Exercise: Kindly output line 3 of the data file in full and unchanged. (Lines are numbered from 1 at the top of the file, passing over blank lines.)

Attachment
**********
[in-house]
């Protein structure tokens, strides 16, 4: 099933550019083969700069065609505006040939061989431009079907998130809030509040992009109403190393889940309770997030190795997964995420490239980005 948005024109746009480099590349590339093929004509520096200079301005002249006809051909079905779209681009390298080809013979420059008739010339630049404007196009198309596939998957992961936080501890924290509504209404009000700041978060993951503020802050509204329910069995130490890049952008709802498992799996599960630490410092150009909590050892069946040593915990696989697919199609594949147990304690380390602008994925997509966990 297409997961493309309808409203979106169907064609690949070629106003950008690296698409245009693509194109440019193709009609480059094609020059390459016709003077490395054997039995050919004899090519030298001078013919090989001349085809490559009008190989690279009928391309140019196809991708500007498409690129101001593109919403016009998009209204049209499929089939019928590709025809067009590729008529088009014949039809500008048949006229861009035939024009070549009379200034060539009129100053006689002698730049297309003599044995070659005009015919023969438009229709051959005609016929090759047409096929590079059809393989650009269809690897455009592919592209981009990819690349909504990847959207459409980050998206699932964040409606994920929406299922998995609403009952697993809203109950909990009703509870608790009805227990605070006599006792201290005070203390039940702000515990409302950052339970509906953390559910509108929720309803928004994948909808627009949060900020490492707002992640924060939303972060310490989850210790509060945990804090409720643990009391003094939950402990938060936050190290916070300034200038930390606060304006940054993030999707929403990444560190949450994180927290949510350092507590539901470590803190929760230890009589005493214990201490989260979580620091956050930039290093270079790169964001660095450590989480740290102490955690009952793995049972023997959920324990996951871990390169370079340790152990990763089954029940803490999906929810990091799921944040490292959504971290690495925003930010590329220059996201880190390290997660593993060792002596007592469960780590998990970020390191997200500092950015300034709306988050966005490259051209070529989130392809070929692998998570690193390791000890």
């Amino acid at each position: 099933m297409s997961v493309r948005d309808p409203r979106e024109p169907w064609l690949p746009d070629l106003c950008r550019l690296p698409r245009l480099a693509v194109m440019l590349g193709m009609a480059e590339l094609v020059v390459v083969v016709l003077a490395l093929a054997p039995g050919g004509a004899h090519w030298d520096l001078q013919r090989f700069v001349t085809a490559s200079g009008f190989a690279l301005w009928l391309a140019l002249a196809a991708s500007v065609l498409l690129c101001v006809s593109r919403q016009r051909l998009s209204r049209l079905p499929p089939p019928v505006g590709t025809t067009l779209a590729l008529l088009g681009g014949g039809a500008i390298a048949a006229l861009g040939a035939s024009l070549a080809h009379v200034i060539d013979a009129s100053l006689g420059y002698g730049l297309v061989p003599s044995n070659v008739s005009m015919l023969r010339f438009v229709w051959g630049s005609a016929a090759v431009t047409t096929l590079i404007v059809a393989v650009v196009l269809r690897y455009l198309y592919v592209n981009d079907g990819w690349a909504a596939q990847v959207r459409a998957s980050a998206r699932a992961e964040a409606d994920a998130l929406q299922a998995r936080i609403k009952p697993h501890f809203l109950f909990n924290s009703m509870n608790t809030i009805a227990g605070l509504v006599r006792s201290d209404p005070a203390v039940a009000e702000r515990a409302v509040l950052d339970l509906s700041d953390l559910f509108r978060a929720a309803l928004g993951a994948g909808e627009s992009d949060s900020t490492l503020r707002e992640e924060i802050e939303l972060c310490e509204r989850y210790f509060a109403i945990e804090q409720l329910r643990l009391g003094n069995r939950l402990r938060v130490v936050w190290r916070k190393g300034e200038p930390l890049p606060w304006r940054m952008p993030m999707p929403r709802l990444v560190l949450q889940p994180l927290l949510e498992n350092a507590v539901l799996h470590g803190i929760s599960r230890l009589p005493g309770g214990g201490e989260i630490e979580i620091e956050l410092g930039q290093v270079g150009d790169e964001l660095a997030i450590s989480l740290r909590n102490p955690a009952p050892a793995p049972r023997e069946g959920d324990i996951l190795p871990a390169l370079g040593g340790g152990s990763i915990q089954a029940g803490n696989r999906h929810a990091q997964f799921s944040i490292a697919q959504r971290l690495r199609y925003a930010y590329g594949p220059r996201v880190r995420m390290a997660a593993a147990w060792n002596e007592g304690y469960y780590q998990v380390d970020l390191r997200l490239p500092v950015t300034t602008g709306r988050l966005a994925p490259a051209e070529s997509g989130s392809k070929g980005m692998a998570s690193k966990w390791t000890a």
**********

């Amino acid at each position: 099933m297409s997961v493309r948005d309808p409203r979106e024109p169907w064609l690949p746009d070629l106003c950008r550019l690296p698409r245009l480099a693509v194109m440019l590349g193709m009609a480059e590339l094609v020059v390459v083969v016709l003077a490395l093929a054997p039995g050919g004509a004899h090519w030298d520096l001078q013919r090989f700069v001349t085809a490559s200079g009008f190989a690279l301005w009928l391309a140019l002249a196809a991708s500007v065609l498409l690129c101001v006809s593109r919403q016009r051909l998009s209204r049209l079905p499929p089939p019928v505006g590709t025809t067009l779209a590729l008529l088009g681009g014949g039809a500008i390298a048949a006229l861009g040939a035939s024009l070549a080809h009379v200034i060539d013979a009129s100053l006689g420059y002698g730049l297309v061989p003599s044995n070659v008739s005009m015919l023969r010339f438009v229709w051959g630049s005609a016929a090759v431009t047409t096929l590079i404007v059809a393989v650009v196009l269809r690897y455009l198309y592919v592209n981009d079907g990819w690349a909504a596939q990847v959207r459409a998957s980050a998206r699932a992961e964040a409606d994920a998130l929406q299922a998995r936080i609403k009952p697993h501890f809203l109950f909990n924290s009703m509870n608790t809030i009805a227990g605070l509504v006599r006792s201290d209404p005070a203390v039940a009000e702000r515990a409302v509040l950052d339970l509906s700041d953390l559910f509108r978060a929720a309803l928004g993951a994948g909808e627009s992009d949060s900020t490492l503020r707002e992640e924060i802050e939303l972060c310490e509204r989850y210790f509060a109403i945990e804090q409720l329910r643990l009391g003094n069995r939950l402990r938060v130490v936050w190290r916070k190393g300034e200038p930390l890049p606060w304006r940054m952008p993030m999707p929403r709802l990444v560190l949450q889940p994180l927290l949510e498992n350092a507590v539901l799996h470590g803190i929760s599960r230890l009589p005493g309770g214990g201490e989260i630490e979580i620091e956050l410092g930039q290093v270079g150009d790169e964001l660095a997030i450590s989480l740290r909590n102490p955690a009952p050892a793995p049972r023997e069946g959920d324990i996951l190795p871990a390169l370079g040593g340790g152990s990763i915990q089954a029940g803490n696989r999906h929810a990091q997964f799921s944040i490292a697919q959504r971290l690495r199609y925003a930010y590329g594949p220059r996201v880190r995420m390290a997660a593993a147990w060792n002596e007592g304690y469960y780590q998990v380390d970020l390191r997200l490239p500092v950015t300034t602008g709306r988050l966005a994925p490259a051209e070529s997509g989130s392809k070929g980005m692998a998570s690193k966990w390791t000890a």